Wisner Awarded Marce Medal
Katherine Wisner, MD, Norman and Helen Asher Professor, has long been recognized as one of the nation’s foremost experts in women's mental health. In early October, she garnered international acclaim.
Bestowed the Marcé Society’s highest award, Wisner, professor of psychiatry and behavioral sciences and obstetrics and gynecology, was acknowledged for her academic and service contributions to the understanding of perinatal mood disorders. She joined the society, which focuses on the understanding and treatment of these disorders, in 1986.
“It’s really an honor to receive this kind of international recognition because the past couple of years have featured some wonderful scientific advances and policy breakthroughs by leaders in our field, many of whom have been involved with perinatal mental health long before we Americans ever began to focus on it,” said Wisner, director of the Asher Center for Research and Treatment of Depressive Disorders.
Wisner is just the second American to win the Marcé Medal, which she received October 5 at their biennial international conference, held this year in Paris.
Throughout her research career, Wisner has been a pioneer in the field of women's mental health, becoming the first American psychiatrist to develop a technique to monitor possible infant toxicity caused by psychotropic medication in breast milk. She also performed the first comparative drug study for postpartum depression, and her work in public health resulted in the first comprehensive National Institute of Mental Health-funded demonstration screening project for postpartum depression.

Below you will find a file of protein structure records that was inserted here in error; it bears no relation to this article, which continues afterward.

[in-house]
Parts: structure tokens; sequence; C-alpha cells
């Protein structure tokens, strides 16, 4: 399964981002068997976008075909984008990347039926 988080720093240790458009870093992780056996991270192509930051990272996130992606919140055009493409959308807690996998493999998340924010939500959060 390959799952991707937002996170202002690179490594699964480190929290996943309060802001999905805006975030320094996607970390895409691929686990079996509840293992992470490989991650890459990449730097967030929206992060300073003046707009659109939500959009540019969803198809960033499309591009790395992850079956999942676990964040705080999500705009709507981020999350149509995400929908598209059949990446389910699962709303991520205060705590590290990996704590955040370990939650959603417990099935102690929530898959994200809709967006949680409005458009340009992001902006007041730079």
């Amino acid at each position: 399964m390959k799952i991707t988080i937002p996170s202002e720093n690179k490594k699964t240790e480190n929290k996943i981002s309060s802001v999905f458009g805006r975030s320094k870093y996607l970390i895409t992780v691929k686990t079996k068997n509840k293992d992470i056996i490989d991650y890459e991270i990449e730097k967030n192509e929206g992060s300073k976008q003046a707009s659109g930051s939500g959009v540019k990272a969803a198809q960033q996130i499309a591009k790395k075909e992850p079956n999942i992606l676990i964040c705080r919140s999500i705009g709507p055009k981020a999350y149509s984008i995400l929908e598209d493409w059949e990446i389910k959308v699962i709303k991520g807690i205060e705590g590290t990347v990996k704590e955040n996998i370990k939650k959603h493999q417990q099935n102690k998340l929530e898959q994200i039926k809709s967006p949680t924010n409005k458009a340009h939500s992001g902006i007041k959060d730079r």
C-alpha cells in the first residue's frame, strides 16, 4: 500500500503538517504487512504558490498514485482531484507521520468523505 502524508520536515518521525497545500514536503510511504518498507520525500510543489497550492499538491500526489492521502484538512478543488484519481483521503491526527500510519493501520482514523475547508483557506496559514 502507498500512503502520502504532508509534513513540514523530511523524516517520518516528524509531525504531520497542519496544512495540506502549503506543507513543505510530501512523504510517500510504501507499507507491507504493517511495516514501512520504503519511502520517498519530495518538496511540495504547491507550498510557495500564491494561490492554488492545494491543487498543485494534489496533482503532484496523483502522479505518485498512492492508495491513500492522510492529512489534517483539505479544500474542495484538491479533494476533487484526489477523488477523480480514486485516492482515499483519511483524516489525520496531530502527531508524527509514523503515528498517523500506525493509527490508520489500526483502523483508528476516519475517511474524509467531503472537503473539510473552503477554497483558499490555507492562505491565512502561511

The immediate past president of the Marcé Society, Wisner is also a member of the American Medical Association, Society for Women’s Health Research, and American College of Neuropsychopharmacology, among other professional organizations.
Formed in 1980, the Marcé Society brings together different strands of research in perinatal mood disorders to promote, facilitate, and communicate research regarding all aspects of female mental health and the mental health of their infants and partners around the time of childbirth. The society was named after Louis Victor Marcé, a French psychiatrist who wrote the first treatise entirely devoted to perinatal mental illness, published in 1858.
Next year, with sponsorship from the Asher Center, the Department of Obstetrics and Gynecology, and Northwestern Medicine®, Feinberg will host a regional meeting of the Marcé Society as part of a conference on perinatal mental health on November 6-8 at the Sheraton Chicago Hotel.